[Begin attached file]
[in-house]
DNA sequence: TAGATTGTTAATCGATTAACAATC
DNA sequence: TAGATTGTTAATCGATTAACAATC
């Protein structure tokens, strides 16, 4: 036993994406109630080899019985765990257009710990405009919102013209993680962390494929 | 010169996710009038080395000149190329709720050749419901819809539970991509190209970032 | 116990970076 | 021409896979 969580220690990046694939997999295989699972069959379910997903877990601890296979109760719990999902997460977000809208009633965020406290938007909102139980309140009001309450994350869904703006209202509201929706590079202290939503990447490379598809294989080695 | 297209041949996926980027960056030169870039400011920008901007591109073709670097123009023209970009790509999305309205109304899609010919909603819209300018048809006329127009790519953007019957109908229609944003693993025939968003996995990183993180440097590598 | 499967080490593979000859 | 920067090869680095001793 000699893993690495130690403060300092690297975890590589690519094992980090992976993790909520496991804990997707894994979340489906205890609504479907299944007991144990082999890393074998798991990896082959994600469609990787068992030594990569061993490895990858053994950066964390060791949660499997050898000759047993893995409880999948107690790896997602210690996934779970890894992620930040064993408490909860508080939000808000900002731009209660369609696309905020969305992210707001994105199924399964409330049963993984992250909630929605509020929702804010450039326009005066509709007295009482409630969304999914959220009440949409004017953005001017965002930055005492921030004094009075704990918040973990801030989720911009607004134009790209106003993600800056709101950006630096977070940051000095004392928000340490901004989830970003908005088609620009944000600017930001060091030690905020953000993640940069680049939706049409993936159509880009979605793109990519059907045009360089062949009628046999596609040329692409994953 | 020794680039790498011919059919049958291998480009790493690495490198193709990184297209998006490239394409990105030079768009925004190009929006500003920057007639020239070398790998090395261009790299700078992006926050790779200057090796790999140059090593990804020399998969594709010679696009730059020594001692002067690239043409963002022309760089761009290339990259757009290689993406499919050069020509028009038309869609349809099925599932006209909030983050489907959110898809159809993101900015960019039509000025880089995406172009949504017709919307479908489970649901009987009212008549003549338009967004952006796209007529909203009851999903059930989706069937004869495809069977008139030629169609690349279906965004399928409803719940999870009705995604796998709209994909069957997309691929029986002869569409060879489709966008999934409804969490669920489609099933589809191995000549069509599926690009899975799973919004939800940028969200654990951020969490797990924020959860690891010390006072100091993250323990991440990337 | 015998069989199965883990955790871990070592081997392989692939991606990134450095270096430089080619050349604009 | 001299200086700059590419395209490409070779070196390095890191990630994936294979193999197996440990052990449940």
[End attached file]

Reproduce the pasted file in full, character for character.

[in-house]
DNA sequence: TAGATTGTTAATCGATTAACAATC
DNA sequence: TAGATTGTTAATCGATTAACAATC
């Protein structure tokens, strides 16, 4: 036993994406109630080899019985765990257009710990405009919102013209993680962390494929 | 010169996710009038080395000149190329709720050749419901819809539970991509190209970032 | 116990970076 | 021409896979 969580220690990046694939997999295989699972069959379910997903877990601890296979109760719990999902997460977000809208009633965020406290938007909102139980309140009001309450994350869904703006209202509201929706590079202290939503990447490379598809294989080695 | 297209041949996926980027960056030169870039400011920008901007591109073709670097123009023209970009790509999305309205109304899609010919909603819209300018048809006329127009790519953007019957109908229609944003693993025939968003996995990183993180440097590598 | 499967080490593979000859 | 920067090869680095001793 000699893993690495130690403060300092690297975890590589690519094992980090992976993790909520496991804990997707894994979340489906205890609504479907299944007991144990082999890393074998798991990896082959994600469609990787068992030594990569061993490895990858053994950066964390060791949660499997050898000759047993893995409880999948107690790896997602210690996934779970890894992620930040064993408490909860508080939000808000900002731009209660369609696309905020969305992210707001994105199924399964409330049963993984992250909630929605509020929702804010450039326009005066509709007295009482409630969304999914959220009440949409004017953005001017965002930055005492921030004094009075704990918040973990801030989720911009607004134009790209106003993600800056709101950006630096977070940051000095004392928000340490901004989830970003908005088609620009944000600017930001060091030690905020953000993640940069680049939706049409993936159509880009979605793109990519059907045009360089062949009628046999596609040329692409994953 | 020794680039790498011919059919049958291998480009790493690495490198193709990184297209998006490239394409990105030079768009925004190009929006500003920057007639020239070398790998090395261009790299700078992006926050790779200057090796790999140059090593990804020399998969594709010679696009730059020594001692002067690239043409963002022309760089761009290339990259757009290689993406499919050069020509028009038309869609349809099925599932006209909030983050489907959110898809159809993101900015960019039509000025880089995406172009949504017709919307479908489970649901009987009212008549003549338009967004952006796209007529909203009851999903059930989706069937004869495809069977008139030629169609690349279906965004399928409803719940999870009705995604796998709209994909069957997309691929029986002869569409060879489709966008999934409804969490669920489609099933589809191995000549069509599926690009899975799973919004939800940028969200654990951020969490797990924020959860690891010390006072100091993250323990991440990337 | 015998069989199965883990955790871990070592081997392989692939991606990134450095270096430089080619050349604009 | 001299200086700059590419395209490409070779070196390095890191990630994936294979193999197996440990052990449940």